Anonymous cyber terror  23.10.11

Dan Kaplan, SC Magazine:

In my eyes, this seems to be another step by U.S. officials, without exactly coming out and saying it, to label Anonymous as a cyber terrorist organization, bent on indiscriminate destruction of digital property and infrastructure.

The DHS in the “National Cybersecurity and Communications Integrations Center Bulletin”, A-0020-NCCIC / ICS-CERT –120020110916:

“The loosely organized hacking collective known as Anonymous has recently expressed an interest in targeting industrial control systems (ICS). (…) Anonymous’ increased interest may indicate intent to develop an offensive ICS capability in the future.”

Kaplan continues, on Duqu, the alleged Stuxnet offspring:

Which reminds me: I’m waiting for DHS to publish a warning based on a potential real critical infrastructure issue that popped up just yesterday — evidence that the Stuxnet authors are back with new malware. I’m sure the bulletin will arrive any minute now.

Even a year after, Langner sticks to his assessment:

Thinking about it for another minute, if it’s not aliens, it’s got to be the United States.

Policing Anonymous – ‘we never forget’  12.10.11

A little gem for friends of games and strategies. The author:

I…intend to…provide a fresh perspective, hopefully thought provoking, on a key aspect of the movement: the claim of “leaderless resistance”.

My intent, in this note, is to raise context and observations on the nature of “leaderless resistance” as a strategic outlook, and as a tactic. (…)
My intent is a strategic and tactical observation of the “leaderless resistance” concept as applied to “Occupy Wall Street”,

Strategies applied by the police against this “leaderless resistance”?


Like sifting sands for gold, the identification of the logistical leadership is priceless to future intervention. Those targeted should be very vigilant: they are no longer Anonymous.

Counter-intelligence, network analysis:

However, the process of booking is an intelligence coup. Not only are the databases updated, but new items added, biometric data collected, network analysis made. In effect, 700 arrests mean, 70,000 data routes for the average person, who knows 100 people or so. There is overlap, so obviously the number made vulnerable is not 70,000, but it will still be in the five figures. This is a counter-intelligence coup. Yes, we are Anonymous, we never forgive, we never forget. Neither does the State – and its power is underestimated.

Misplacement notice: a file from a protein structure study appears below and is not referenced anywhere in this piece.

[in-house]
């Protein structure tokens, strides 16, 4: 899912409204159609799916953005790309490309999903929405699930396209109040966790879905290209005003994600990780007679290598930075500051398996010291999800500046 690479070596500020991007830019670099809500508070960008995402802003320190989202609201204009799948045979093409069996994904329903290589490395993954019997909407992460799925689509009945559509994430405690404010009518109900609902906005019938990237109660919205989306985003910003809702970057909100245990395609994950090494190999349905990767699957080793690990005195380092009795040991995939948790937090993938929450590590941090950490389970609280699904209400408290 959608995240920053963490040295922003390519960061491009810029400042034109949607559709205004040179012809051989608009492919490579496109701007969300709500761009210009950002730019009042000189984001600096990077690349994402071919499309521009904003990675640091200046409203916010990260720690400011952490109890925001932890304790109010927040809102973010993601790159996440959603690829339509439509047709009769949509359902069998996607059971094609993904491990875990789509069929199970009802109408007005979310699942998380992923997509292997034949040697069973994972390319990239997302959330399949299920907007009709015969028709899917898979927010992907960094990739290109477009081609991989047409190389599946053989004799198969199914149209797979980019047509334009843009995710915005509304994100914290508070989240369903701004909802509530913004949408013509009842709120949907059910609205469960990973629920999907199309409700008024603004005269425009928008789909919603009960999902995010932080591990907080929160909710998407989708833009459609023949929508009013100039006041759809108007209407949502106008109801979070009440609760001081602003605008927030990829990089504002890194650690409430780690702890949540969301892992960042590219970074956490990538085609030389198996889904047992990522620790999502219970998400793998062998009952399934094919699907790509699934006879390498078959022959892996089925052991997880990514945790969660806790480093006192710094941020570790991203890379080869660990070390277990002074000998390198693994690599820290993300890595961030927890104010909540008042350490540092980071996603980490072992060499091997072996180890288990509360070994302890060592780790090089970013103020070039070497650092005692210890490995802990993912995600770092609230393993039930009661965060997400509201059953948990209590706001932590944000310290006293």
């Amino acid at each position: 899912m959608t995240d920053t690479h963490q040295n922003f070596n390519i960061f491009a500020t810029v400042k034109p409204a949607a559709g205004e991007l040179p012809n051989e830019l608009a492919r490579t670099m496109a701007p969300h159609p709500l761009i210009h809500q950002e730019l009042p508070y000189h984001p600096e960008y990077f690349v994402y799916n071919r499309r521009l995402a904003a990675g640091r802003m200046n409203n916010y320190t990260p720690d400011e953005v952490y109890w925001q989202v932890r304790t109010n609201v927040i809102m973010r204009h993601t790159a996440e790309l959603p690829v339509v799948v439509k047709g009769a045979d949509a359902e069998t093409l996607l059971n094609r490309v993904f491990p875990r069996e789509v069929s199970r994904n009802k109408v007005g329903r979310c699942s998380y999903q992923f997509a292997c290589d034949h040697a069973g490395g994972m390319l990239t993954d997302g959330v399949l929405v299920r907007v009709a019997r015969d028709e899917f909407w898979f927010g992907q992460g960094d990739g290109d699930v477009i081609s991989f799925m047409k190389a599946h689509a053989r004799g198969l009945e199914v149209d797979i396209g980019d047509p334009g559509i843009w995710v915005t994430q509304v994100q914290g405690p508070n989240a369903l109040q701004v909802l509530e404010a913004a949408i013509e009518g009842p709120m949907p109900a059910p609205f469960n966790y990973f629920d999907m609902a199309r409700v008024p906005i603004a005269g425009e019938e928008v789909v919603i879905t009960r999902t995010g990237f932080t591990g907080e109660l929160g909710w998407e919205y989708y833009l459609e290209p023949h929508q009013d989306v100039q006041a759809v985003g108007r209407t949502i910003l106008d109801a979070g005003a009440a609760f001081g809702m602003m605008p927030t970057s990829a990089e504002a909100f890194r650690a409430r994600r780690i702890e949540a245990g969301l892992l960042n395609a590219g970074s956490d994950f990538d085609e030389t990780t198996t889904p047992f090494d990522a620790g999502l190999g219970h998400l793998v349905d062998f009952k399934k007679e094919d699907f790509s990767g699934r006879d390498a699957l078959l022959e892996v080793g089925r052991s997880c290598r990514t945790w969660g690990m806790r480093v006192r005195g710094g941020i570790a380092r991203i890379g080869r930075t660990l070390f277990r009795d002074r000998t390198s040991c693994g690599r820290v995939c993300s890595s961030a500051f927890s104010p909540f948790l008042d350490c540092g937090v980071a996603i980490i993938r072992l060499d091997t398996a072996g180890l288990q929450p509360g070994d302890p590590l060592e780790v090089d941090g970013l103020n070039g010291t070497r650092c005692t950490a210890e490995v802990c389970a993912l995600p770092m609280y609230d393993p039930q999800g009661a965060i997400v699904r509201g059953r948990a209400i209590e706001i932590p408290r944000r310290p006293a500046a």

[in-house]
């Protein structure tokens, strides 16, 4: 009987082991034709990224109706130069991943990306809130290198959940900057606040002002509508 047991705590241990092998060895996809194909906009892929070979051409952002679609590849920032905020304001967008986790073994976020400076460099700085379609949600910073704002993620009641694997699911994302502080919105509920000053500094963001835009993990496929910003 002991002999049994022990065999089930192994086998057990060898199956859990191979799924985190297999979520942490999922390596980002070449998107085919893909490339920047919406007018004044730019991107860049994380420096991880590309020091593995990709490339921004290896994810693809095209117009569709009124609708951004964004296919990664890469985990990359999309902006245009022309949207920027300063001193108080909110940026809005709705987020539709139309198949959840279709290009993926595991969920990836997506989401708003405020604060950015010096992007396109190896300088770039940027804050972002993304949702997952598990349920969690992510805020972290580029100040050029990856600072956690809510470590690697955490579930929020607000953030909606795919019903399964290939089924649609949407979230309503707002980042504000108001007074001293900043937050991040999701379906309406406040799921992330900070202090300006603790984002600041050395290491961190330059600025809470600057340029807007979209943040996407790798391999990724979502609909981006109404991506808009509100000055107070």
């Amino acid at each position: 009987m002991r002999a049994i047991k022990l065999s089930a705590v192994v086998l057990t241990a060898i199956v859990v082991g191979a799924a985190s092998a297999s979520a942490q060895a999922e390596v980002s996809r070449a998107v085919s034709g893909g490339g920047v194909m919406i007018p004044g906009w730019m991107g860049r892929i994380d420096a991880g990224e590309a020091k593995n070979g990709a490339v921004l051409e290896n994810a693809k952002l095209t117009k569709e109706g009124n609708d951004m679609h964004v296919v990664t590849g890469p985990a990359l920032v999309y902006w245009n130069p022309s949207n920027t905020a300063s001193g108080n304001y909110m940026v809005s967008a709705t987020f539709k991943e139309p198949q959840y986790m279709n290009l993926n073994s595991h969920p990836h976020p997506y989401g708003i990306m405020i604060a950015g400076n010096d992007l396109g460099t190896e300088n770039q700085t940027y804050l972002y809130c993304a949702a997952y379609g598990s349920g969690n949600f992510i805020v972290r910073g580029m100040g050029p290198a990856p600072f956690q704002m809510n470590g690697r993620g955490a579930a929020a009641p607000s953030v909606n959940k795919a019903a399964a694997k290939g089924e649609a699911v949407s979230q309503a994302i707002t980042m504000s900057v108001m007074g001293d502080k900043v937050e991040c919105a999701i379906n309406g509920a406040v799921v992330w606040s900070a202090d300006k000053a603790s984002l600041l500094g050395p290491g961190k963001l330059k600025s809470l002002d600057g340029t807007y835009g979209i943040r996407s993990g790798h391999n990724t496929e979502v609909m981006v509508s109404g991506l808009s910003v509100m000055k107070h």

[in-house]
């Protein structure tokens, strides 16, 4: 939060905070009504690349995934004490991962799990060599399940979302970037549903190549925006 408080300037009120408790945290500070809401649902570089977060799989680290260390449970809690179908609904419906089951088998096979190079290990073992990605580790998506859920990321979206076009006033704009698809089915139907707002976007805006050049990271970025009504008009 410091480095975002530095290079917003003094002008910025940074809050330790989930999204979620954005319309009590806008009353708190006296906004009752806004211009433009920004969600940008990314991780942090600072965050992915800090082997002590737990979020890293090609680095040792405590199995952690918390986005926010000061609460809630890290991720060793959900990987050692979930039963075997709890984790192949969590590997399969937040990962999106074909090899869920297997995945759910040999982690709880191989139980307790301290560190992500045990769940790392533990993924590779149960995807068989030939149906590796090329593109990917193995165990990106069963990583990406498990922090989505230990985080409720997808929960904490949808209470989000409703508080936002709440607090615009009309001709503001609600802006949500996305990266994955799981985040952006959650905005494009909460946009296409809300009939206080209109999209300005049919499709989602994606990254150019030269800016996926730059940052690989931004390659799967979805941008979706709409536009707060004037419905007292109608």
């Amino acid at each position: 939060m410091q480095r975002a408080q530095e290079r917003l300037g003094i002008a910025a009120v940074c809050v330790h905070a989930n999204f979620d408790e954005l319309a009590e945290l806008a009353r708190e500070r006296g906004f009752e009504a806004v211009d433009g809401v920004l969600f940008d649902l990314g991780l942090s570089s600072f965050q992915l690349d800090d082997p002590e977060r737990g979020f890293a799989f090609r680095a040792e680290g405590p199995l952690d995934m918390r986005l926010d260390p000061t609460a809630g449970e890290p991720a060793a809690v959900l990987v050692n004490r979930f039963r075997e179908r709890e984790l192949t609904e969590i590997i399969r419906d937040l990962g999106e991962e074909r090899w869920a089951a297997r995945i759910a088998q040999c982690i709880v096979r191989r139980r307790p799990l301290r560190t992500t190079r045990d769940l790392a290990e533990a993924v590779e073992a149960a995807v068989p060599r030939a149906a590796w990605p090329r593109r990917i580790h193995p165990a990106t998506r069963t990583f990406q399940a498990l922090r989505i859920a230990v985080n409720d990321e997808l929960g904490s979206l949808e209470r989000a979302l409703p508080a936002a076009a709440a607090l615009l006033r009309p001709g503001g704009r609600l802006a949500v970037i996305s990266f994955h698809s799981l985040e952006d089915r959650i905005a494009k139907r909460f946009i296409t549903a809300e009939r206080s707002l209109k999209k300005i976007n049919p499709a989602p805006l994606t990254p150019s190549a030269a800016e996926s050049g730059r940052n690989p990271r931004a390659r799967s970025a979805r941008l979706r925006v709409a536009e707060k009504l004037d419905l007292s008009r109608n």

The elimination of formal hierarchy doesn’t eliminate informal hierarchy of will, charisma, economic/racial/gender privilege and other such background hierarchies. In effect, counter-intelligence hoists the movement on its own petard in a pragmatic approach.


By criminalizing the movement, in other words, by equating active participation with the possibility of being processed criminally, the same “preventative” logic of policing is imposed on political speech. … Leaderless resistance in this sense doesn’t figure at all: no matter what strategic and tactical method is uses, this response will happen.

(via p2pFoundation)

Meritocracy in anomymous systems?  2.10.11

Anonymous utilises meritocracy, Max Halupka and Cassandra Star, argue. An excerpt from the Abstract:

Anonymous employs aspects of meritocracy in formulating collective decisions. With all members utilising the same user-name, individualism is nonexistent. As such, the merit of an argument is based solely on its content as opposed to a pre-constructed perception of the individual and their perceived history or standing in the group. Furthermore, an individual’s mastery of the group’s culture denotes their involvement within the community and the level of their understanding in relation to its founding ideology.

That’s gibberish. Meritocracy inherently requires the ability to identify a person or at least an online persona. Meritocracy is about achieving reputation over time by certain actions of the reputable individual and the expectations and interests of the distinguishing group and the transfer of authority to the reputable person by the group. But if all individuals run around in Guy Fawkes masks and call themselves Anonymous, how do you tell the reputable person apart from the schmucks? Well, they have their leaders du jour who lead ad hoc and thereby rise through the structureless and leaderless ranks and achieve authority.

Anonymous though should not be considered a true example of a meritocracy. We argue that Anonymous utilises elements of meritocracy within its democratic decision making process, specifically the concept of merit4. These elements are drawn upon to construct an ad hoc hierarchy, filter community communications and dictate an individual’s level of involvement in the creation of multimedia pertaining to a specific cause. …

Comments which are seemingly better informed have the potential, in this instance, to influence the opinions and direction of the community as a whole as opposed to those which denote a presence of ignorance or unrealistic expectations.

Is a system that allows for taking the lead ad-hoc based on superior skills a meritocracy? There are similarities, but I doubt it’s a meritocratic system.